At the same time, this optimism was reflected in the growth of new businesses, as the UK was starting to emerge from the global financial crisis. In 2012, the UK saw the birth of over a quarter of a million new businesses, according to the Office for National Statistics – a figure that would grow annually in the five years that followed.
But how many of these businesses were still trading five years later, and what can that tell us about current market trends?
More than 250,000 new businesses were born in 2012, with a real swing towards newer sector companies, which often have a more entrepreneurial edge.
One of the best performing areas across the 2012-2017 period was the Professional, Scientific and Technical sector, which saw over 61,000 businesses launch in 2012 alone. The sector grew year-on-year in the period 2012-17 and has also enjoyed an above-average survival rate throughout the period. After year-1, 93.1% of this sector enterprises were still in existence; an above-average trend that continued through years 2-5. By the end of year 5, 46.9% of Professional, Scientific and Tech companies were still in existence, which is well above the national average of 43.2%.
Businesses dealing in Information and Communication also performed very well across this five-year period, with over 25,000 new businesses starting up in 2012. By the end of year-1 92.8% of businesses within this sector had survived, and after five years, 47% of Information and Communication enterprises were still in business.
The five-year survival rate of enterprises within the Business, Administration and Support Services sector was much lower. Of more than 30,000 businesses within this sector that started up in 2012, just over a third (37.7%) had survived up to five years.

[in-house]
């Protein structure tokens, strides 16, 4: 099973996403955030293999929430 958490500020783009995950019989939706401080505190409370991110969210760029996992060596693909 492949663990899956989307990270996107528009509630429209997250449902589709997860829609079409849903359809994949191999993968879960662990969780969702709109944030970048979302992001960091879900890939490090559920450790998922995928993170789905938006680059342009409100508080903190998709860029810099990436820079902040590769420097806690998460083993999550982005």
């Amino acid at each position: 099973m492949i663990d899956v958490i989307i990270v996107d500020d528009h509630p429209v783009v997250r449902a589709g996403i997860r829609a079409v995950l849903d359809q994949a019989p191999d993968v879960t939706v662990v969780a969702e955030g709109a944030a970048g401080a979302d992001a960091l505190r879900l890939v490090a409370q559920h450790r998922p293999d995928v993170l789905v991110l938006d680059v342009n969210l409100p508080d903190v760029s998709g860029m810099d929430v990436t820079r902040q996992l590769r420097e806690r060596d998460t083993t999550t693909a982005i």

There were considerably fewer births of businesses within the Finance and Insurance sector, with only 4,450 new enterprises registered in 2012. Despite this, at the end of 5 years, 43.1% of these businesses had survived, just shy of the national average.
The pattern for businesses within the Property sector is quite interesting, and shows that surviving the first couple of years is key. By the end of year 1, the sector experienced a large decline, with only 78.6% of companies still in business – the lowest figure of all sectors. This sector was also worst performing after 24 months, with 62.8% of enterprises surviving year 2 – well below the national average 24-month survival rate of 73.9%. However, by the end of year 5, the sector had levelled off with an above-average rate of 44%.
London is an economy in its own right – and a fairly resilient one at that. The wave of investment following the London 2012 Olympics meant the capital saw a boom in new businesses launching 2012-13.
In 2012, there were over 65,000 new businesses born in London – by far the largest number across the UK. This number has grown year-on-year since 2012 to eventually rise above 102,000 in 2016.